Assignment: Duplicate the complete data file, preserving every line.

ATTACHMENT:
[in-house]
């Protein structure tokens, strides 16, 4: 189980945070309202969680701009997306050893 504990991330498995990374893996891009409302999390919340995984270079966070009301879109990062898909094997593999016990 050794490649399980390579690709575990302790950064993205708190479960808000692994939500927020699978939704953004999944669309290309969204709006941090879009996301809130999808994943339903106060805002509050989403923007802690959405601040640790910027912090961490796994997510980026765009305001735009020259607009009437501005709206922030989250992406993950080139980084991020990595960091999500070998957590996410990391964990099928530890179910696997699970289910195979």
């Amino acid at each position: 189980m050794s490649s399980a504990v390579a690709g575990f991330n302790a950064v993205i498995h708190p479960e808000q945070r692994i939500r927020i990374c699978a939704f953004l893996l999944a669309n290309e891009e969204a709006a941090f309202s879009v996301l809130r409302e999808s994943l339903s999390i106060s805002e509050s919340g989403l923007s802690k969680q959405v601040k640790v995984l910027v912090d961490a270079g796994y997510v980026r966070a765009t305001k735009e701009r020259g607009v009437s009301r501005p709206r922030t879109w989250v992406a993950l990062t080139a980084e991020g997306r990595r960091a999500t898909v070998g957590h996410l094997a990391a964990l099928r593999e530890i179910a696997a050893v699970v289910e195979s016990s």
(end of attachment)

[in-house]
């Protein structure tokens, strides 16, 4: 189980945070309202969680701009997306050893 504990991330498995990374893996891009409302999390919340995984270079966070009301879109990062898909094997593999016990 050794490649399980390579690709575990302790950064993205708190479960808000692994939500927020699978939704953004999944669309290309969204709006941090879009996301809130999808994943339903106060805002509050989403923007802690959405601040640790910027912090961490796994997510980026765009305001735009020259607009009437501005709206922030989250992406993950080139980084991020990595960091999500070998957590996410990391964990099928530890179910696997699970289910195979």
């Amino acid at each position: 189980m050794s490649s399980a504990v390579a690709g575990f991330n302790a950064v993205i498995h708190p479960e808000q945070r692994i939500r927020i990374c699978a939704f953004l893996l999944a669309n290309e891009e969204a709006a941090f309202s879009v996301l809130r409302e999808s994943l339903s999390i106060s805002e509050s919340g989403l923007s802690k969680q959405v601040k640790v995984l910027v912090d961490a270079g796994y997510v980026r966070a765009t305001k735009e701009r020259g607009v009437s009301r501005p709206r922030t879109w989250v992406a993950l990062t080139a980084e991020g997306r990595r960091a999500t898909v070998g957590h996410l094997a990391a964990l099928r593999e530890i179910a696997a050893v699970v289910e195979s016990s």